GOV. PALIN: Oh good, thank you.

FAKE SARKOZY: That was really edgy.

GOV. PALIN: Well good.

FAKE SARKOZY: I really loved you. And I must say something else Governor, [drops French accent] you’ve been pranked by the Masked Avengers, we’re two comedians from Montreal.

GOV. PALIN: Oh, [sic] we’ve been pranked. What radio station is this?

FAKE SARKOZY: This is for CKOY in Montreal.

GOV. PALIN: In Montreal? tell me their radio station call letters.

FAKE SARKOZY: CK… Hello? [to listeners] If one voice can change the world for Obama, one Viagra can change the world for McCain.

PALIN AID: I’m sorry, I have to let you go, thank you.

FAKE SARKOZY: Yay! Woohoo!

Obama said The Ukraine not Ukraine tsk

Old map of Empire Russe with Russia and the UkraineOn the subject of spinning the debates…
 
Did you hear about Barack Obama’s horrible gaffe in the first debate?! According to public radio, Obama referred to “The Ukraine” instead of the less diminutive “Ukraine” sans-the. PRI’s The World trotted out tsk-tsks from a Ukrainian-accented expert who derided Obama for his un-PC insensitivity to her country’s post-Soviet independence.

Self-respecting nations don’t require “the” to distinguish them apparently. “The” is only for provinces or regions, the expert explained. The Balkins, the Riviera –I can’t remember her examples. Certainly you wouldn’t say The France, unless you were referring to the ocean liner. How undiplomatic for Obama to malign poor proud “Ukrayina.” The would-be statesman [in evident need of more experience] should come visit, suggested the expert. But the report revealed [Instead] Obama was campaigning in Ohio.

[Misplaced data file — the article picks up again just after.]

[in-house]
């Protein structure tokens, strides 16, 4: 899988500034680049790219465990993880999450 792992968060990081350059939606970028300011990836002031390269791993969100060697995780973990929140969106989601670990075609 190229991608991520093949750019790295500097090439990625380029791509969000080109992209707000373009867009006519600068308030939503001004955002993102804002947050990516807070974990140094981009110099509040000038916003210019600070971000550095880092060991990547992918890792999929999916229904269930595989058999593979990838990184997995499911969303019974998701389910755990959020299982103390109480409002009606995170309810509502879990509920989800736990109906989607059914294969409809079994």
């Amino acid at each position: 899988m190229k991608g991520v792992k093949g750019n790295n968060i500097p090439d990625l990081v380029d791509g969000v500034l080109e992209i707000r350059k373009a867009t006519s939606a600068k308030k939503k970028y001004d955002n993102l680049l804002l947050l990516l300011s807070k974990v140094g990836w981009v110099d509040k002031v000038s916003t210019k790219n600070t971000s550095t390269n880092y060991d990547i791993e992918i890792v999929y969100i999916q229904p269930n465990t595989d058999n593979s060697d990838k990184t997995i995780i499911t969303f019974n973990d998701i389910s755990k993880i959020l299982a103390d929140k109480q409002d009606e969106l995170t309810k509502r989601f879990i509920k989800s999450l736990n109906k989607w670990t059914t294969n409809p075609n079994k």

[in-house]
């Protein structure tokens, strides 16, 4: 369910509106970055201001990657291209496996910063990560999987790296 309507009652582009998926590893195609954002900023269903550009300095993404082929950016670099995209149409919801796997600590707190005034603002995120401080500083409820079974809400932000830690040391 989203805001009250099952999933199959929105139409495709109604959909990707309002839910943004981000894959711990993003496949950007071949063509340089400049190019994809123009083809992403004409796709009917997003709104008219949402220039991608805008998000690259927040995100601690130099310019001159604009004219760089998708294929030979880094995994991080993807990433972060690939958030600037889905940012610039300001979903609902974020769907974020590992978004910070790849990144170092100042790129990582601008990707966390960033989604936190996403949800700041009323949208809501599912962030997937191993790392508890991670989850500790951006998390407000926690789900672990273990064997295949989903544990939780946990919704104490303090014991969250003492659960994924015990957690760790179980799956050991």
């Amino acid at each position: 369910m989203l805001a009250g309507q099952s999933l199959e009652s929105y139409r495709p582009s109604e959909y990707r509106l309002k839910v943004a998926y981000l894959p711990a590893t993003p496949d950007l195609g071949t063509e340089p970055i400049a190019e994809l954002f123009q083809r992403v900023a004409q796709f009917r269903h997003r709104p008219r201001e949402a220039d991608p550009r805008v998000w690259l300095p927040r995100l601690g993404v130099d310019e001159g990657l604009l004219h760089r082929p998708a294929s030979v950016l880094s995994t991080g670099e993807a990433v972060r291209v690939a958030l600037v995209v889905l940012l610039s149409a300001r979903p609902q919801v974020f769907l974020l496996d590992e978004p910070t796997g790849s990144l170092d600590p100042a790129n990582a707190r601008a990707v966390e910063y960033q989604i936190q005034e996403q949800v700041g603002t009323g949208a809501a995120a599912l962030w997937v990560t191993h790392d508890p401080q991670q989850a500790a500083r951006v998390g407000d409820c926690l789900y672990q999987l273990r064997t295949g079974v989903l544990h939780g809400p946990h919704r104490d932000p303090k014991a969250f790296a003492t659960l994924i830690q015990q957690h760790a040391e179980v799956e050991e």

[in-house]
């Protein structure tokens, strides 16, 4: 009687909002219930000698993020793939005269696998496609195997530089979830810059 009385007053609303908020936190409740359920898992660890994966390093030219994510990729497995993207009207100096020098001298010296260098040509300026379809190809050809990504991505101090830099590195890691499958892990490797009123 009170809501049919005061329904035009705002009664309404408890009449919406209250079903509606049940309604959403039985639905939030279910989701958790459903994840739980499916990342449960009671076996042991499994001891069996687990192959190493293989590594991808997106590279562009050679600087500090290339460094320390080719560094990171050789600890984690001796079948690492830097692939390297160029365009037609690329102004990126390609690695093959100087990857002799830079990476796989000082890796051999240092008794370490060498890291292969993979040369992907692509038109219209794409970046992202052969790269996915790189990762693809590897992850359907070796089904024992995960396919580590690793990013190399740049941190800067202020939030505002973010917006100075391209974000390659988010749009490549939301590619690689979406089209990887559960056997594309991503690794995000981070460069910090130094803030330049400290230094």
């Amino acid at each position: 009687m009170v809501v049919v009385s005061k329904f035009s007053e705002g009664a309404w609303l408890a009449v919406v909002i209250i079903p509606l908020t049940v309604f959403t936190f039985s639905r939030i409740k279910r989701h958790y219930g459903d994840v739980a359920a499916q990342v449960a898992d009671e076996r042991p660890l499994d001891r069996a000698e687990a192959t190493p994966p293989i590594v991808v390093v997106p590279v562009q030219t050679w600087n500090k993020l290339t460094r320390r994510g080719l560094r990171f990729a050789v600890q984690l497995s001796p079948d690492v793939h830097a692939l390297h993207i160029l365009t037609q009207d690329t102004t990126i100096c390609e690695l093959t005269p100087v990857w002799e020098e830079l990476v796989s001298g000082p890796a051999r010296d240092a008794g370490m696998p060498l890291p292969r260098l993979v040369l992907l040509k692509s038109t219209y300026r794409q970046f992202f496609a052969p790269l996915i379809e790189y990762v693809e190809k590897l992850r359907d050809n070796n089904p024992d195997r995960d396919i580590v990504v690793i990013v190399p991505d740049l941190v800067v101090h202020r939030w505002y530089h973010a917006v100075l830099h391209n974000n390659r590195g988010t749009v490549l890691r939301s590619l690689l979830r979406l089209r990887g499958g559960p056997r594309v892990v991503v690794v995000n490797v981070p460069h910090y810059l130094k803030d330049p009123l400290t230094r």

Shall we look into what the Ukrainian expert didn’t explain: why English speakers unconsciously need to add “the” before Ukraine? Is it simply because we used to, when Ukraine was a part of Russia, and then a member of the USSR. But we didn’t say the Georgia, or the Belorusse…

Unless we meant THE Republic of Belarus. But that rule applies to every formal title. Then also we say the United States, we say the UK, and we say the People’s Republic of China. We say the Netherlands, but not the Finland, nor the Afghanistan. We do not add THE to any of the -stan states, which was a Russian suffix meaning “land.” Perhaps as we don’t use THE for nations ending in -land either.

We say the Philippines. We say the the Maldives. There seems to be a pattern related to territories in the plural. So it’s nothing to do with client states but rather collected lands.

As usual, I’ve entertained myself before doing the research.

1. The Ukraine
Is the Ukraine (I can’t help but say it that way) a reference to plural regions? Or is there some other idiomatic pattern which governs usage for English-speakers? The answer turned out to be the former.

Apparentely, Ukrayina is named after the Old East Slavic for “border region.” The Territories of Ukraine were the old Russian empire’s western edge. Perhaps this suggests why Ukrainians want to be considered their own land, and not part of someone else’s.

There, the expert is right. A historically geographical name does not suggest a sovereign nation. The Transvaal, the Yukon, the Sahara, the Midlands on England’s border to Scotland. I think it’s interesting that no US state needs a “the,” compared to their previous incarnations as the Dakota Territories, the Louisiana Purchase, etc.